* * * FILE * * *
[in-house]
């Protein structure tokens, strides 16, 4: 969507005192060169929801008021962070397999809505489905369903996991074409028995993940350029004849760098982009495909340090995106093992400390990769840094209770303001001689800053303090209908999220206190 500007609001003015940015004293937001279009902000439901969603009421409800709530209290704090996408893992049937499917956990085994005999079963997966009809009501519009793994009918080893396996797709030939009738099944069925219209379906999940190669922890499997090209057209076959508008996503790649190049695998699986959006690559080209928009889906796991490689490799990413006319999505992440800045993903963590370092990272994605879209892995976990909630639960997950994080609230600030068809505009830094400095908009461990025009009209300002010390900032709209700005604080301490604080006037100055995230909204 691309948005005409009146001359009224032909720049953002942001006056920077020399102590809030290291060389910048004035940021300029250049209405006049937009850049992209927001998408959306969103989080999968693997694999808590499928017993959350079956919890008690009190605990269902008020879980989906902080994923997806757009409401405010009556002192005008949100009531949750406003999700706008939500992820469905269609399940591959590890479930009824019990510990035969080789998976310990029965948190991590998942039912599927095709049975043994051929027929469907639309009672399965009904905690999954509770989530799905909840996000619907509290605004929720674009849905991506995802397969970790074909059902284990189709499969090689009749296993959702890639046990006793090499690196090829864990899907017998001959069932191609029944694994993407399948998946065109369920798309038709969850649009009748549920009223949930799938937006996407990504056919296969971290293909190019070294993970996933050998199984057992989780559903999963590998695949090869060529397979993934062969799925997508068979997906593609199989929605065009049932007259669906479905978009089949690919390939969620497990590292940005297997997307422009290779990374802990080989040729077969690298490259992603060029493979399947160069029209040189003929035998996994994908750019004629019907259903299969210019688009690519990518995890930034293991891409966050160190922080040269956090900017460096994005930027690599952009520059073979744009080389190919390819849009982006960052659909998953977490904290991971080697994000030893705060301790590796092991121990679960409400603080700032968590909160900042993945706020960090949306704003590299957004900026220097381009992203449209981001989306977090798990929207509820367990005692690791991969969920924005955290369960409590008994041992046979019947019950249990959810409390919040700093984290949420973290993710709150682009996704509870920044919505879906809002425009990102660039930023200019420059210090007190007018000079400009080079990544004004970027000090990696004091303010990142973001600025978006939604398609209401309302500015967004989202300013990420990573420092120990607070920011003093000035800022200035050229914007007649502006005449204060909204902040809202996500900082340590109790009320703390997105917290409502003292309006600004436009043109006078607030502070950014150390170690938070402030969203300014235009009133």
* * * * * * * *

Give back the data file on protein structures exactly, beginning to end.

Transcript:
[in-house]
């Protein structure tokens, strides 16, 4: 969507005192060169929801008021962070397999809505489905369903996991074409028995993940350029004849760098982009495909340090995106093992400390990769840094209770303001001689800053303090209908999220206190 500007609001003015940015004293937001279009902000439901969603009421409800709530209290704090996408893992049937499917956990085994005999079963997966009809009501519009793994009918080893396996797709030939009738099944069925219209379906999940190669922890499997090209057209076959508008996503790649190049695998699986959006690559080209928009889906796991490689490799990413006319999505992440800045993903963590370092990272994605879209892995976990909630639960997950994080609230600030068809505009830094400095908009461990025009009209300002010390900032709209700005604080301490604080006037100055995230909204 691309948005005409009146001359009224032909720049953002942001006056920077020399102590809030290291060389910048004035940021300029250049209405006049937009850049992209927001998408959306969103989080999968693997694999808590499928017993959350079956919890008690009190605990269902008020879980989906902080994923997806757009409401405010009556002192005008949100009531949750406003999700706008939500992820469905269609399940591959590890479930009824019990510990035969080789998976310990029965948190991590998942039912599927095709049975043994051929027929469907639309009672399965009904905690999954509770989530799905909840996000619907509290605004929720674009849905991506995802397969970790074909059902284990189709499969090689009749296993959702890639046990006793090499690196090829864990899907017998001959069932191609029944694994993407399948998946065109369920798309038709969850649009009748549920009223949930799938937006996407990504056919296969971290293909190019070294993970996933050998199984057992989780559903999963590998695949090869060529397979993934062969799925997508068979997906593609199989929605065009049932007259669906479905978009089949690919390939969620497990590292940005297997997307422009290779990374802990080989040729077969690298490259992603060029493979399947160069029209040189003929035998996994994908750019004629019907259903299969210019688009690519990518995890930034293991891409966050160190922080040269956090900017460096994005930027690599952009520059073979744009080389190919390819849009982006960052659909998953977490904290991971080697994000030893705060301790590796092991121990679960409400603080700032968590909160900042993945706020960090949306704003590299957004900026220097381009992203449209981001989306977090798990929207509820367990005692690791991969969920924005955290369960409590008994041992046979019947019950249990959810409390919040700093984290949420973290993710709150682009996704509870920044919505879906809002425009990102660039930023200019420059210090007190007018000079400009080079990544004004970027000090990696004091303010990142973001600025978006939604398609209401309302500015967004989202300013990420990573420092120990607070920011003093000035800022200035050229914007007649502006005449204060909204902040809202996500900082340590109790009320703390997105917290409502003292309006600004436009043109006078607030502070950014150390170690938070402030969203300014235009009133």